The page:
When you board any of the Tech trolleys you will see a tablet computer mounted beside the driver. It regularly notes its position by GPS and sends this information via cellular network to our server. The server recognizes when a bus arrives at a checkpoint and tells the driver how long to pause before continuing the route.
Managers have access to a web-based console named “NextBUZZ” by which they can monitor the status of all buses in real-time, adjust control parameters, or generate performance reports. (“Buzz” is the name of the Georgia Tech mascot, a yellow jacket wasp.)
Figure 2: A tablet computer mounted beside
the bus driver signals when to go.
Frequently-Asked Questions About the Implementation
- Has this improved performance compared to the schedule?
- Yes. For example, see this comparison that shows headways during one day of fall break when we turned off control and asked the drivers to revert to the schedule, then headways on the following day when we re-instituted control.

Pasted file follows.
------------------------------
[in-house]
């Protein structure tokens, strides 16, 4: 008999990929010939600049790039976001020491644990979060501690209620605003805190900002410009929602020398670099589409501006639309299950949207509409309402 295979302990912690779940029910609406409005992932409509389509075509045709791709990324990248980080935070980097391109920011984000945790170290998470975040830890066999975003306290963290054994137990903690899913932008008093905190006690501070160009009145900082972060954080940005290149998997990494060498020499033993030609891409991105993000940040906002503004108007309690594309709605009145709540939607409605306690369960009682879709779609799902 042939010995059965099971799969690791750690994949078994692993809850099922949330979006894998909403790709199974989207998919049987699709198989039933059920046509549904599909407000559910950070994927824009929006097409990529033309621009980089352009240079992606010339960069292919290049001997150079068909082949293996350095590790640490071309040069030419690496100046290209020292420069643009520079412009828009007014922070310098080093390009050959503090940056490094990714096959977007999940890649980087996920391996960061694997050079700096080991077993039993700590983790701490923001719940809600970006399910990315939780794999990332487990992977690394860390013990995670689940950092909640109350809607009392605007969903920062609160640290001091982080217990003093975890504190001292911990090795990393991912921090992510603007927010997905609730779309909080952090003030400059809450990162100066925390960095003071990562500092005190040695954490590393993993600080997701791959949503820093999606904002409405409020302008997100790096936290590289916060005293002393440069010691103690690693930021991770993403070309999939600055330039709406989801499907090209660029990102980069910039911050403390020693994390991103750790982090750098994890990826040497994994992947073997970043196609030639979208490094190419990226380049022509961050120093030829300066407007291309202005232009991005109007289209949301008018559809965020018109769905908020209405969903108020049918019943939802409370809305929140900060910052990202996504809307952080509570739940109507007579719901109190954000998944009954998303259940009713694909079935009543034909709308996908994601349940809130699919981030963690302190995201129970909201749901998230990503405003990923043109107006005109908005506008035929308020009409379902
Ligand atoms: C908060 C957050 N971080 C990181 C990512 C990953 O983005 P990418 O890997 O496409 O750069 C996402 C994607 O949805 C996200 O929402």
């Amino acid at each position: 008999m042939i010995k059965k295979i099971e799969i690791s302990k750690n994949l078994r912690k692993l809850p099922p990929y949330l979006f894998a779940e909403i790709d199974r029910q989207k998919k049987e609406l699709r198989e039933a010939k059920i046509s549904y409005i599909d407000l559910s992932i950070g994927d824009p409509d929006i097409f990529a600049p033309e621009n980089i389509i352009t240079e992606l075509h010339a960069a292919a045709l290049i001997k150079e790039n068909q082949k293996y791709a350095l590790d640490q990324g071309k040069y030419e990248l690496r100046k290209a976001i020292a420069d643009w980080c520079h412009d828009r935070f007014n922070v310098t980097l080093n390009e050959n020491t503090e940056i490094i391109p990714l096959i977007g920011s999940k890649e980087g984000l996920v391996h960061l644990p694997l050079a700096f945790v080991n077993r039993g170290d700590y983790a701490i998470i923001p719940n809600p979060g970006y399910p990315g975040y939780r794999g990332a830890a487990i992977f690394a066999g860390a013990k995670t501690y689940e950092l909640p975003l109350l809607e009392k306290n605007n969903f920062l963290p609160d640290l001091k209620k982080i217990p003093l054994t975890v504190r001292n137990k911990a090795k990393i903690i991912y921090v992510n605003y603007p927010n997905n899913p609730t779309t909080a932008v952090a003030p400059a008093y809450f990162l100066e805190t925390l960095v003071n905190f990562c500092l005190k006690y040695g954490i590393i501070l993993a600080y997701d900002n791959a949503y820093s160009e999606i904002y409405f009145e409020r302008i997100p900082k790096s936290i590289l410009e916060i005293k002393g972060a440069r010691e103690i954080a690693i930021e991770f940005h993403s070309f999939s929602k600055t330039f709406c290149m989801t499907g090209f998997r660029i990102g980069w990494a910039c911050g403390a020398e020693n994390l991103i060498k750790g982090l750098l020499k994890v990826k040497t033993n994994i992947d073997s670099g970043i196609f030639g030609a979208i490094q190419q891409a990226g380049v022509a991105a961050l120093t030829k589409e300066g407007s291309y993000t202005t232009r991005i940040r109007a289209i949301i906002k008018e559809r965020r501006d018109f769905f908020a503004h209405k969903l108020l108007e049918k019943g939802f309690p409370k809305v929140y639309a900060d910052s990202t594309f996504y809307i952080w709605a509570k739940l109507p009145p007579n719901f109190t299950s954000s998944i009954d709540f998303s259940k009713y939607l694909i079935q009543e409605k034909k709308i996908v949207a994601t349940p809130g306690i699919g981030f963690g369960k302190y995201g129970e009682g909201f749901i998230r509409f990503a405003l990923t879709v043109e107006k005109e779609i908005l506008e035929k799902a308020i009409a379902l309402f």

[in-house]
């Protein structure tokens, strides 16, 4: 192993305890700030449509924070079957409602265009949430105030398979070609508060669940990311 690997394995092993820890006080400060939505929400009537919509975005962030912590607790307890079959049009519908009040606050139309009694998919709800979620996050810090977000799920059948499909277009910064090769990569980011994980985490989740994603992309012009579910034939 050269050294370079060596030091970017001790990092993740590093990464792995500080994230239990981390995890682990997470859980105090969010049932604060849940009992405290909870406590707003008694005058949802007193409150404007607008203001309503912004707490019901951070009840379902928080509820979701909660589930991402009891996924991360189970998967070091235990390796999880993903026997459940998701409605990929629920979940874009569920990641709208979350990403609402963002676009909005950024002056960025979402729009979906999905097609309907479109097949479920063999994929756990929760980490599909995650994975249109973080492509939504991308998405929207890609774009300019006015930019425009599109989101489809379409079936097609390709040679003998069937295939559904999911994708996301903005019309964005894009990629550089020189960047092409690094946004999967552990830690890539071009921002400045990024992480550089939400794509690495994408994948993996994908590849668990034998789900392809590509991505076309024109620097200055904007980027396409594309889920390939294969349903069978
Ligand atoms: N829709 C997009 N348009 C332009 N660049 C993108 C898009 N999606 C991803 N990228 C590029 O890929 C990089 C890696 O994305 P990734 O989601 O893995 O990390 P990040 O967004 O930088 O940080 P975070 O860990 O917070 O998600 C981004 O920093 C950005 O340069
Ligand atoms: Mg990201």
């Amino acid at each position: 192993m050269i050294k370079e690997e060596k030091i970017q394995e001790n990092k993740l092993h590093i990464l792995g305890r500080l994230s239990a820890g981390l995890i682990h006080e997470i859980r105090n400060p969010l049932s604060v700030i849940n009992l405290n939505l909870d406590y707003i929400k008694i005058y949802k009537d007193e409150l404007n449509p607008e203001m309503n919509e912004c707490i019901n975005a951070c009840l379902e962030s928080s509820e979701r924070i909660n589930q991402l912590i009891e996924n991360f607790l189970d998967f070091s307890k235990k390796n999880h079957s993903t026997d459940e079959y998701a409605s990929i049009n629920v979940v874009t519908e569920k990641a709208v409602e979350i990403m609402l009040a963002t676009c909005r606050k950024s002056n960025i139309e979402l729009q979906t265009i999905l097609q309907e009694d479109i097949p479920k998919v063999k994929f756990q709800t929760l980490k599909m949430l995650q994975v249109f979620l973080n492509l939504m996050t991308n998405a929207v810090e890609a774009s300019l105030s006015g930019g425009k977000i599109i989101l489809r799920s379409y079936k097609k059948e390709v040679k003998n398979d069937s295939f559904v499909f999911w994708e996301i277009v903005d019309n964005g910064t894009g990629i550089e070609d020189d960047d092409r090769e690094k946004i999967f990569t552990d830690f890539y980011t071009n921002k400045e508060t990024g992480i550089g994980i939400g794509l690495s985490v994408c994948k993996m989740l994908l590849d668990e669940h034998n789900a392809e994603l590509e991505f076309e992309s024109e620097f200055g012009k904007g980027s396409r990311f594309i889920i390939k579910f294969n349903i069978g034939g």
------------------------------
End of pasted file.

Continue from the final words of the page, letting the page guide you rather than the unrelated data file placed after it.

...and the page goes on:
- What have been the advantages?
- Better performance with less supervision. No need to revise/publish/manage schedules with every route alteration. The manager can add or remove buses as necessary, without having to synchronize with a schedule.
- How reliable is the software?
- Very. We tested the system for 1.5 years before deployment at Georgia Tech.
- How do you schedule breaks, lunch, end-of-shift, etc. for drivers when there is no bus schedule?
- Because the buses have no schedule under our scheme, the drivers have no schedule either. This means that the drivers must be flexible. (Scheduled services have the same problem because it is impossible in practice to keep to a schedule.) This is not so much a technical problem as one of driver expectations and management. This has not caused any problems on the Georgia Tech route. It might be a problem on routes that require a very long time to circumnavigate.
- If there is no schedule, how is the performance of a driver judged?